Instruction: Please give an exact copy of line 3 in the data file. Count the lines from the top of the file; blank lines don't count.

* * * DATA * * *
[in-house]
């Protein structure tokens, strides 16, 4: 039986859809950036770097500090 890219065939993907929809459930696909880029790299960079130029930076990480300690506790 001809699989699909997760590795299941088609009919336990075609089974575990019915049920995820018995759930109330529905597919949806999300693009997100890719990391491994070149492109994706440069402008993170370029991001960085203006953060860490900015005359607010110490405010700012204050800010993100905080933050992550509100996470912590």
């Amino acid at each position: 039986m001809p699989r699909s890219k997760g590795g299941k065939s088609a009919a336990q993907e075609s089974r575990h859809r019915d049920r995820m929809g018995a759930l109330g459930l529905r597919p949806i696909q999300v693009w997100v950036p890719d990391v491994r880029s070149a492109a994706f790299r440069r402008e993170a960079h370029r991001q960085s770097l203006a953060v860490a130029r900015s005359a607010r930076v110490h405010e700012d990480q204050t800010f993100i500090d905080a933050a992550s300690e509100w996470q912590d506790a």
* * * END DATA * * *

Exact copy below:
């Amino acid at each position: 039986m001809p699989r699909s890219k997760g590795g299941k065939s088609a009919a336990q993907e075609s089974r575990h859809r019915d049920r995820m929809g018995a759930l109330g459930l529905r597919p949806i696909q999300v693009w997100v950036p890719d990391v491994r880029s070149a492109a994706f790299r440069r402008e993170a960079h370029r991001q960085s770097l203006a953060v860490a130029r900015s005359a607010r930076v110490h405010e700012d990480q204050t800010f993100i500090d905080a933050a992550s300690e509100w996470q912590d506790a």